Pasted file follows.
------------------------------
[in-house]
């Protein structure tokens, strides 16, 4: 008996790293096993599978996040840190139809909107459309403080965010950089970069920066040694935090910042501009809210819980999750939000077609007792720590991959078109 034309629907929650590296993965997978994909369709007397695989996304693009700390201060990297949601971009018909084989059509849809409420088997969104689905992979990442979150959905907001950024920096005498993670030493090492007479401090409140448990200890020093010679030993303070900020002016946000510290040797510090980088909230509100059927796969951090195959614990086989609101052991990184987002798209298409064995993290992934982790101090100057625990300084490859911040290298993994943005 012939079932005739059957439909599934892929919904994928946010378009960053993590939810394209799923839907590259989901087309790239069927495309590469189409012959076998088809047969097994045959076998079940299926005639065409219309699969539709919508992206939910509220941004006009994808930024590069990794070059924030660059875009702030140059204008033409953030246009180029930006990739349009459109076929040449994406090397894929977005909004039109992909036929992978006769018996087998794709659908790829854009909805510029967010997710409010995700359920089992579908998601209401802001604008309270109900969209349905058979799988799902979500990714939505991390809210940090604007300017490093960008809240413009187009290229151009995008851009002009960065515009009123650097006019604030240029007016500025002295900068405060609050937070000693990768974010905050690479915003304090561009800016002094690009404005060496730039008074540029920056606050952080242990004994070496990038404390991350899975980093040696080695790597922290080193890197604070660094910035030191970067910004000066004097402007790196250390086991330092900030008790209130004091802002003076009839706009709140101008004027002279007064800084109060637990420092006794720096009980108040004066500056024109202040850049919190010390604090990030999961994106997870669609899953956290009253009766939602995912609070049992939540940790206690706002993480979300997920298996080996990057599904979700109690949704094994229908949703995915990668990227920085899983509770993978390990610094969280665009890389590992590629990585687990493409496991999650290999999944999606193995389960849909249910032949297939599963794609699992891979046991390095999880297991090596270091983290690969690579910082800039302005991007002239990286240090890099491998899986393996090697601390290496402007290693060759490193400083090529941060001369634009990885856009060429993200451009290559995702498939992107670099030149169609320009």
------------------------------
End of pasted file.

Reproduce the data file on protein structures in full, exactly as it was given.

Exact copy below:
[in-house]
């Protein structure tokens, strides 16, 4: 008996790293096993599978996040840190139809909107459309403080965010950089970069920066040694935090910042501009809210819980999750939000077609007792720590991959078109 034309629907929650590296993965997978994909369709007397695989996304693009700390201060990297949601971009018909084989059509849809409420088997969104689905992979990442979150959905907001950024920096005498993670030493090492007479401090409140448990200890020093010679030993303070900020002016946000510290040797510090980088909230509100059927796969951090195959614990086989609101052991990184987002798209298409064995993290992934982790101090100057625990300084490859911040290298993994943005 012939079932005739059957439909599934892929919904994928946010378009960053993590939810394209799923839907590259989901087309790239069927495309590469189409012959076998088809047969097994045959076998079940299926005639065409219309699969539709919508992206939910509220941004006009994808930024590069990794070059924030660059875009702030140059204008033409953030246009180029930006990739349009459109076929040449994406090397894929977005909004039109992909036929992978006769018996087998794709659908790829854009909805510029967010997710409010995700359920089992579908998601209401802001604008309270109900969209349905058979799988799902979500990714939505991390809210940090604007300017490093960008809240413009187009290229151009995008851009002009960065515009009123650097006019604030240029007016500025002295900068405060609050937070000693990768974010905050690479915003304090561009800016002094690009404005060496730039008074540029920056606050952080242990004994070496990038404390991350899975980093040696080695790597922290080193890197604070660094910035030191970067910004000066004097402007790196250390086991330092900030008790209130004091802002003076009839706009709140101008004027002279007064800084109060637990420092006794720096009980108040004066500056024109202040850049919190010390604090990030999961994106997870669609899953956290009253009766939602995912609070049992939540940790206690706002993480979300997920298996080996990057599904979700109690949704094994229908949703995915990668990227920085899983509770993978390990610094969280665009890389590992590629990585687990493409496991999650290999999944999606193995389960849909249910032949297939599963794609699992891979046991390095999880297991090596270091983290690969690579910082800039302005991007002239990286240090890099491998899986393996090697601390290496402007290693060759490193400083090529941060001369634009990885856009060429993200451009290559995702498939992107670099030149169609320009």